Describing How You Look at Meetings is a “waste of time”

Woman sitting in a seat wearing a blindfold

Last month (September, 2021), we in VVI were approached by a statutory body regarding a particular aspect of online meeting protocol apparently intended, in particular, for the benefit of visually impaired attendees.

This protocol involves each speaker, in their introduction, describing what they look like and what they are wearing. They even describe themselves as being “middle aged” etc.

We agreed to survey our members to see what they think of the practice, and not surprisingly to us, the unanimous verdict is strongly against the practice.

So if your organisation has already embraced such a practice, or if it is thinking of doing so, the following selection from our responses might cause you to reconsider:

“For me it is a waste of time.”


“Unless a description of something adds value, I see no point in it. In this case, I believe it would add no value.”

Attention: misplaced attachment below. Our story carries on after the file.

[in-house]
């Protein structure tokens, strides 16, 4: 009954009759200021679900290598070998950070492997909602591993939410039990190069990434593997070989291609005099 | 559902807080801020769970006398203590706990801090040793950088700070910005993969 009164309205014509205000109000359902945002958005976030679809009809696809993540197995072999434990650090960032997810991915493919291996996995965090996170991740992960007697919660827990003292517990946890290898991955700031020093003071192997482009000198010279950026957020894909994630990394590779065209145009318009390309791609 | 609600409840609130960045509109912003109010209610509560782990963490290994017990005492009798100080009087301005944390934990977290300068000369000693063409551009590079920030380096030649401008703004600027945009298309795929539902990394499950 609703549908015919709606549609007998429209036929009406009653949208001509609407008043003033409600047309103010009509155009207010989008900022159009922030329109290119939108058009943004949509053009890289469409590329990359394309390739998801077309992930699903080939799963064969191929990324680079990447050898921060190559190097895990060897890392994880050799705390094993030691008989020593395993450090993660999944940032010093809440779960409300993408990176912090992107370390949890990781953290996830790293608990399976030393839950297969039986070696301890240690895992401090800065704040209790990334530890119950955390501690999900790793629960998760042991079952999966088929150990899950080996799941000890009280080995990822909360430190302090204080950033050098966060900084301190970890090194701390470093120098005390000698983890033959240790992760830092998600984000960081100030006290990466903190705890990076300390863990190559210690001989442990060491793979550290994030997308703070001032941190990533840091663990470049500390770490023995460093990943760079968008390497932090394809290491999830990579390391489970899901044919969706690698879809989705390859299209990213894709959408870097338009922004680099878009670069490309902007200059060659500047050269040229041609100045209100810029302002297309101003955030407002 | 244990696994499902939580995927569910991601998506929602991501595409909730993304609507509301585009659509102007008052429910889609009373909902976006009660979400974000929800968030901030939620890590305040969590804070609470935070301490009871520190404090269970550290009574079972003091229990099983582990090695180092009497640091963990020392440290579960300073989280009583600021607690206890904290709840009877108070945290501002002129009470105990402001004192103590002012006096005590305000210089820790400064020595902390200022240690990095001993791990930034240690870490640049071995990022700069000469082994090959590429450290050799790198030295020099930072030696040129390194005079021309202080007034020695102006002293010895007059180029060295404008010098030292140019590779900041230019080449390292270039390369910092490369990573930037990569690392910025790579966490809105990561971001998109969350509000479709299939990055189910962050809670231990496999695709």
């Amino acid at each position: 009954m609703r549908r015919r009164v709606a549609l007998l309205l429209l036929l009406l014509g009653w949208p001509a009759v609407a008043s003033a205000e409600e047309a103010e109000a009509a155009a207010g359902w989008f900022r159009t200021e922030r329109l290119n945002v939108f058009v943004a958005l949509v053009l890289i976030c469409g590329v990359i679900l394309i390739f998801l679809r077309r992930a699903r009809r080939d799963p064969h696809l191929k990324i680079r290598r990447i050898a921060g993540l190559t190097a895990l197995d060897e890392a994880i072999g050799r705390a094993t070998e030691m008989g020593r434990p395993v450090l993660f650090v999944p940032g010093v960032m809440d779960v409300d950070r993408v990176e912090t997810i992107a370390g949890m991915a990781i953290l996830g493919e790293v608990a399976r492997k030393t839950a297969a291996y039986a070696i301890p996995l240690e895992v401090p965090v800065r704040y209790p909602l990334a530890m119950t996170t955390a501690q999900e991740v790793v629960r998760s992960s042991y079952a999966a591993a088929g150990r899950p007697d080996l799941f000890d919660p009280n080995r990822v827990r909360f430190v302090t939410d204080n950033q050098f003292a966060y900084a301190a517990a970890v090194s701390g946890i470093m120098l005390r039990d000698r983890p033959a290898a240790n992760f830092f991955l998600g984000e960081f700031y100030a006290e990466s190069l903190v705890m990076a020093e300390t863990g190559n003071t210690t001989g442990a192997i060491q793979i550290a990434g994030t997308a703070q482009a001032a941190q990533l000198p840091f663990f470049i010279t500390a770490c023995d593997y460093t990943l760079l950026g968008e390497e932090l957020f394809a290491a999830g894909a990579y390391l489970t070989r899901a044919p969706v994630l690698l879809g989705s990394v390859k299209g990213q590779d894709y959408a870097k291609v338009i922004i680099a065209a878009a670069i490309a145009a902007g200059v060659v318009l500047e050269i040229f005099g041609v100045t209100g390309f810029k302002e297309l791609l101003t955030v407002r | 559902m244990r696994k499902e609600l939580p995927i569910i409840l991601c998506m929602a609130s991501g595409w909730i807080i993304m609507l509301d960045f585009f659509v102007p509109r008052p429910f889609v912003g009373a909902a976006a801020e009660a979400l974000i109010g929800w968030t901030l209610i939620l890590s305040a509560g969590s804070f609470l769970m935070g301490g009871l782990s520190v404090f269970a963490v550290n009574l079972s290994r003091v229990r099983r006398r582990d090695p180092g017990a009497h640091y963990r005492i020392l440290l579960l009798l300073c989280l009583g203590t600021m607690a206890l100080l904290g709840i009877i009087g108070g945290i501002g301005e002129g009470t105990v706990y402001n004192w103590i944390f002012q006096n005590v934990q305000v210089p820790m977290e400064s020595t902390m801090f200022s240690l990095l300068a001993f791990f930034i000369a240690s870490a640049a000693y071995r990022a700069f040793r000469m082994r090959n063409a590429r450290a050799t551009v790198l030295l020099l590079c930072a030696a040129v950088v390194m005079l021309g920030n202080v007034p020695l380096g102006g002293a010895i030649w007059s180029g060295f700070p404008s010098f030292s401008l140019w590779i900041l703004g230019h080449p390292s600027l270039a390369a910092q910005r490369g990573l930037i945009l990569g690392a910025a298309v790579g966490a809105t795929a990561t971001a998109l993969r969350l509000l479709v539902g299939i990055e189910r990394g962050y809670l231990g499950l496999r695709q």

“I don’t see any great advantage to being told that the speaker is “grey haired, rotund and in his fifties” Concentration on descriptions should be more to do with the details contained within the speakers oration, documentation refs and description of other information details like images or illustrations or such material.”


“Personally I don’t really care, but I certainly wouldn’t be bothered if it didn’t happen, I don’t really care what people look like and I’m not sure how relevant it is to a meeting.”


“I am blind. Thereby my perception of what people are is generally based on non-visual criteria. The effectiveness of what people have to say incorporating their ability to be descriptive, credible and convincing is what matters to me not a visual description of the individual.”


“I largely agree with what David has said. Personally, I wouldn’t find a description of the physical features or dress of the speaker of interest or value… I would find it of no interest and perhaps a little uncomfortable if I was in the minority as a visually impaired person. I think they would be much better being asked to make sure they described their slides and read out information that they are talking about and pointing to.”


“not everyone would feel equally comfortable describing themselves, and indeed, a blind person would find it difficult to describe their own appearance, so in terms of equality, it mightn’t be as inclusive as it first seems.”